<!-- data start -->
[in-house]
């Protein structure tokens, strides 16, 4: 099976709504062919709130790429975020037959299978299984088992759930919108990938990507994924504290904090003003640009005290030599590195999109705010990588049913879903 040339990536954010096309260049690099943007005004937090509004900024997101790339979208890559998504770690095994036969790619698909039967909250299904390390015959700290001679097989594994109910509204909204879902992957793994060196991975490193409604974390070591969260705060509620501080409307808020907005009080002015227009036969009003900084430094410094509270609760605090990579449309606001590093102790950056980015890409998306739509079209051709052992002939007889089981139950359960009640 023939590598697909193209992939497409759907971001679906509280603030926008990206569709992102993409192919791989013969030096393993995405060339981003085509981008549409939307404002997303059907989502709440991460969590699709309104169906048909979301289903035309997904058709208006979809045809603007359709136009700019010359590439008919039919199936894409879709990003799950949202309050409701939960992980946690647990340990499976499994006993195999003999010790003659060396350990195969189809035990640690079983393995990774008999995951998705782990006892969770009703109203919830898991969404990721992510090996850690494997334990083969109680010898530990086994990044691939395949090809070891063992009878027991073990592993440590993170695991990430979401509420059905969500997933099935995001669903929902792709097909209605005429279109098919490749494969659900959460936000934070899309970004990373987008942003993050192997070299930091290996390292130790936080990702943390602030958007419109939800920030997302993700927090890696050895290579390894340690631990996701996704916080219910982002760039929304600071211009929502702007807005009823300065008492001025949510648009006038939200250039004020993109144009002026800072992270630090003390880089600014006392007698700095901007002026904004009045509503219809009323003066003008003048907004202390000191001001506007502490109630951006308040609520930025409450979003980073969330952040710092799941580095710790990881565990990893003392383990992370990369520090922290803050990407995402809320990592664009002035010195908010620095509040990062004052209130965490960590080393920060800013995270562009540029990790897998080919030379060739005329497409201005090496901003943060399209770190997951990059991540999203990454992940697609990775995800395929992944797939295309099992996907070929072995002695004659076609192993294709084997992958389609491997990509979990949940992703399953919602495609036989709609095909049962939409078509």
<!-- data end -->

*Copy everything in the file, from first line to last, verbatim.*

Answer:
[in-house]
């Protein structure tokens, strides 16, 4: 099976709504062919709130790429975020037959299978299984088992759930919108990938990507994924504290904090003003640009005290030599590195999109705010990588049913879903 040339990536954010096309260049690099943007005004937090509004900024997101790339979208890559998504770690095994036969790619698909039967909250299904390390015959700290001679097989594994109910509204909204879902992957793994060196991975490193409604974390070591969260705060509620501080409307808020907005009080002015227009036969009003900084430094410094509270609760605090990579449309606001590093102790950056980015890409998306739509079209051709052992002939007889089981139950359960009640 023939590598697909193209992939497409759907971001679906509280603030926008990206569709992102993409192919791989013969030096393993995405060339981003085509981008549409939307404002997303059907989502709440991460969590699709309104169906048909979301289903035309997904058709208006979809045809603007359709136009700019010359590439008919039919199936894409879709990003799950949202309050409701939960992980946690647990340990499976499994006993195999003999010790003659060396350990195969189809035990640690079983393995990774008999995951998705782990006892969770009703109203919830898991969404990721992510090996850690494997334990083969109680010898530990086994990044691939395949090809070891063992009878027991073990592993440590993170695991990430979401509420059905969500997933099935995001669903929902792709097909209605005429279109098919490749494969659900959460936000934070899309970004990373987008942003993050192997070299930091290996390292130790936080990702943390602030958007419109939800920030997302993700927090890696050895290579390894340690631990996701996704916080219910982002760039929304600071211009929502702007807005009823300065008492001025949510648009006038939200250039004020993109144009002026800072992270630090003390880089600014006392007698700095901007002026904004009045509503219809009323003066003008003048907004202390000191001001506007502490109630951006308040609520930025409450979003980073969330952040710092799941580095710790990881565990990893003392383990992370990369520090922290803050990407995402809320990592664009002035010195908010620095509040990062004052209130965490960590080393920060800013995270562009540029990790897998080919030379060739005329497409201005090496901003943060399209770190997951990059991540999203990454992940697609990775995800395929992944797939295309099992996907070929072995002695004659076609192993294709084997992958389609491997990509979990949940992703399953919602495609036989709609095909049962939409078509």